Then Jesus answers His own question. “That was not your appointed hour to capture Me. You didn’t have the power and authority to do it. BUT THIS IS YOUR HOUR. THIS IS YOUR POWER OF DARKNESS!” It was now time for Jesus to be arrested and die for sinners. He would die on the 14th day of Nisan, the day of the Passover, when lambs were being slain throughout Israel. On this day, not a day earlier or later but on this day, God would allow Satan to do his dirty work and move the mob to arrest and crucify Jesus. That was the day that God’s promise in Genesis 3:15 would be fulfilled. Satan would bruise Jesus heel by having him crucified.
But there is coming another day when Jesus’ hour comes. “And He shall bruise or crush Satan’s head.” Will you be there in the redeemed crowd described in Revelation 19 and 20 when Jesus crushes Satan and brings an end to sin and brings in everlasting righteousness?
The answer to that question is that you will be there only if now in the age of grace you have humbled yourself before God as a sinner and received the sacrifice of His shed blood as your only atonement or covering for your sins? You and I cannot face God in our own righteousness. Isaiah 64:6 says that it stinks in His nostrils as bloody, rotten rags. We must have His imputed righteousness. Read Romans 3- 5 and settle this matter today.
Christians have always lived in a world hostile to Christianity. In the early centuries Christians were thrown to the lions in the Roman Coliseum and burned on stakes. Even to this day, Christians are being persecuted and killed throughout the world, perhaps more than at any time in the past 2000 years.
In America where there is still a quiet tolerance for Christians, the pressure continues to mount for Christians to be silenced. America has already thrown the Bible out of public schools, where once the Bible was read and honored and taught.
There is a constant move among enemies of Christ to silence, or at least control what a preacher can preach from his pulpit. These enemies of Christ consider preaching what the Bible says about sin as “hate speech”.
Whereas some religions are advanced by the sword, true Biblical Christianity does not and has never been advanced by force.
Why then does Jesus tell his disciples in his last conversation with them in the Upper Room, as recorded in Luke 22:35-36 to buy a sword and carry it?
He reminds them that throughout their three years as His disciples, they did not have money nor extra clothes; just the basics. They did not have to carry swords. He was there to protect them and supply all their needs.
Now, as Jesus is preparing them for His departure back to Heaven, He teaches them to start preparing to take over the responsibility for their own needs, including a wallet, money and a bank account to pay their bills. He even encourages them in verse 36 to do whatever is necessary to purchase a sword for their own protection. They would be traveling in dangerous places and would need to defend themselves from hostile men and wild animals.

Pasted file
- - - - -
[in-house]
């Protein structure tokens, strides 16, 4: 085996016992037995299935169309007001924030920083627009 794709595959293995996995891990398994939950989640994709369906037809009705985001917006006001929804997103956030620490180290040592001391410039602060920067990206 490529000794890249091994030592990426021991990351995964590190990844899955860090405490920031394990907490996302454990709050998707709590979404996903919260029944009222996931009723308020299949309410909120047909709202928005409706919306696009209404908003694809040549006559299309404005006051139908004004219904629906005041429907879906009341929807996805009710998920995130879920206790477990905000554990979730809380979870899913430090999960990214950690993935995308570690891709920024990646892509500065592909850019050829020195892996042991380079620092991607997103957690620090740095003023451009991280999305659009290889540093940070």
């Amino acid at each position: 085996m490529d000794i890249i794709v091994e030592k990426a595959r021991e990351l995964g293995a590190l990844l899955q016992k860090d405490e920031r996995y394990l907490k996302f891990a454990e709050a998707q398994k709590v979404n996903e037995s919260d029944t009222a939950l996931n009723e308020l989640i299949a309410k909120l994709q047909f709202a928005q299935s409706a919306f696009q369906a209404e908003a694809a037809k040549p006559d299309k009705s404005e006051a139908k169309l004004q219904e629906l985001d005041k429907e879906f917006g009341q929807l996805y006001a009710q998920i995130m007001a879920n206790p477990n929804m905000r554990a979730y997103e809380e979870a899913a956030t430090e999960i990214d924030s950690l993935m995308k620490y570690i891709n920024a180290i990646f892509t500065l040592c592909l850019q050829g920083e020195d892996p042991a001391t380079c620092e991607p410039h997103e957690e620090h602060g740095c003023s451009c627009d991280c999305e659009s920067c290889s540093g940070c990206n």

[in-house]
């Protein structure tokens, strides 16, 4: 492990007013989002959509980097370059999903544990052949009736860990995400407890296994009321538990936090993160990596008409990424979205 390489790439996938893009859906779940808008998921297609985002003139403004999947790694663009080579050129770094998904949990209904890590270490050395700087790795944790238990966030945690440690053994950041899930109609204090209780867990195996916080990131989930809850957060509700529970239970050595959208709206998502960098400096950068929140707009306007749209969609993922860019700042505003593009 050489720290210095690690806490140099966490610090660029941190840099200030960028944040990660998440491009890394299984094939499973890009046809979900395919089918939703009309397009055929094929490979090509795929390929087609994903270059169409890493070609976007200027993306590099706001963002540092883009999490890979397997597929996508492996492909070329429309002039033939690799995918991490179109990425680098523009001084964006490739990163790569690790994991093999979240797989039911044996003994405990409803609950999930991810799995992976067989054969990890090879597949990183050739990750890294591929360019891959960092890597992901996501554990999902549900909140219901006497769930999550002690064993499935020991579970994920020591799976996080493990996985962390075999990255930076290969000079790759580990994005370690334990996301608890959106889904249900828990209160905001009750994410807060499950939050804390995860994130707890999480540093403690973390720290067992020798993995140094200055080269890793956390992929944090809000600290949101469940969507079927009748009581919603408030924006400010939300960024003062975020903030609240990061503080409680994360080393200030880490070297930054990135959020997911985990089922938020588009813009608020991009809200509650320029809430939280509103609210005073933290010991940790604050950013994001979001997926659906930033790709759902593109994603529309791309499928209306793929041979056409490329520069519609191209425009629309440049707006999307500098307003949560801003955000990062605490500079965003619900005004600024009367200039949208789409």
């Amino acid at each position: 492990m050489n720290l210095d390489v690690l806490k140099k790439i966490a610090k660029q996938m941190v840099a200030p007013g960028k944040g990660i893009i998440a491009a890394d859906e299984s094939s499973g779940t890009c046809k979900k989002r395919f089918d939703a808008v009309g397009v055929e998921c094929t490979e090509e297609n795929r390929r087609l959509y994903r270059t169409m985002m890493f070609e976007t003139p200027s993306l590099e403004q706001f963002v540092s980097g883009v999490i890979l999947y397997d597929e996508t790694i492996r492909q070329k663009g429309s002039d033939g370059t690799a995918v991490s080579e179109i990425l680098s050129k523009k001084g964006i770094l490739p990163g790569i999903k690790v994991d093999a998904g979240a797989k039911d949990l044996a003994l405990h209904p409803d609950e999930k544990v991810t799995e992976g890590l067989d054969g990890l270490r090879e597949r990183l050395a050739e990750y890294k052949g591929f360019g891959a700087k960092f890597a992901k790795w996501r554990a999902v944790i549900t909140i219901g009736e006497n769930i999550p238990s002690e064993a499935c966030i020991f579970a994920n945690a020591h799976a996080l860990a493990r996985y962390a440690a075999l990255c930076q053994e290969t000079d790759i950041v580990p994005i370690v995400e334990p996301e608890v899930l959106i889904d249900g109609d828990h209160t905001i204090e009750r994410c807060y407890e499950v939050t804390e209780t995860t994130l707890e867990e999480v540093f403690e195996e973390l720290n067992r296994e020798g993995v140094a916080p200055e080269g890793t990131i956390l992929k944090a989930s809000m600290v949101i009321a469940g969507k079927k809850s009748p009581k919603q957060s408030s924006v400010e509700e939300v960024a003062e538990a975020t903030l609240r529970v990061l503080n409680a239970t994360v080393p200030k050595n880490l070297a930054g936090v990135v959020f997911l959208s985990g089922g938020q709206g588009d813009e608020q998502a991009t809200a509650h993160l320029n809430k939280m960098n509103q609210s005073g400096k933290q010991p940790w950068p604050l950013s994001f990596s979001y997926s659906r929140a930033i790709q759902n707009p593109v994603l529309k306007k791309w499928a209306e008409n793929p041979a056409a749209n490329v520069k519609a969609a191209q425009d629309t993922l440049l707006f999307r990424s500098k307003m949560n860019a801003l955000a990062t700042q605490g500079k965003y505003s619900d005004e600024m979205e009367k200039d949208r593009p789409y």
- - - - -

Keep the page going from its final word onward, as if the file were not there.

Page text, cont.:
Does that mean that we Christian today should do the same thing; carry swords or guns for our protection? I personally have never carried a weapon. I’d rather trust my protection to government which is given the responsibility of protecting and avenging us from our enemies. That is clearly taught in Romans 13. Government does us a terrible disservice when they fail to avenge us when we have been harmed or lost a loved one to murder. See my article CAPITAL PUNISHMENT elsewhere on this web site to learn what the Bible says about it.
Understand this! Christians do not advance the Gospel of Christ with guns. They never have and they never will. False Christianity has done that in past centuries, but Bible Christianity is never advanced by force. We have a much greater power than mere weapons. The Bible itself is described in Hebrews 4:12 as being sharper than a two-edged sword which pierces the heart and exposes sin. That’s why you find the Bible throughout this web site. Throughout my ministry of over fifty-four years, I have never trusted in my ingenuity or opinions or psychology to change lives; but I have learned to use the Bible to accomplish what I could never accomplish.
Not only do I use the Sword of the Lord, the Bible, but I am also clothed in the armour of God as described in Ephesians 6:10-20.
Jesus, in His final conversation with His disciples in the Upper Room, warned them of the hostility they would face from a hostile world. Read of it in John 15 and 16. In fact, going back to the beginning of His earthly ministry in His Sermon on the Mount recorded in Matthew 5,6 and 7. Jesus reminds the people in Matthew 5:10-12 that they are blessed of God when they face persecution for Christ’s sake.
Christ is now in Heaven. The sinful world can no long harm or even touch Him. But we Christians remind the world of Christ and for that reason they pour out their hatred on us. “Rejoice and be exceedingly glad: for great is your reward in Heaven; for so persecuted they the prophets which were before you.”
“Christian contentment is the direct fruit of having no higher ambition than to belong to the Lord and to be totally at His disposal in the place He appoints, at the time He chooses, with the provision He is pleased to make.” Randy Alcorn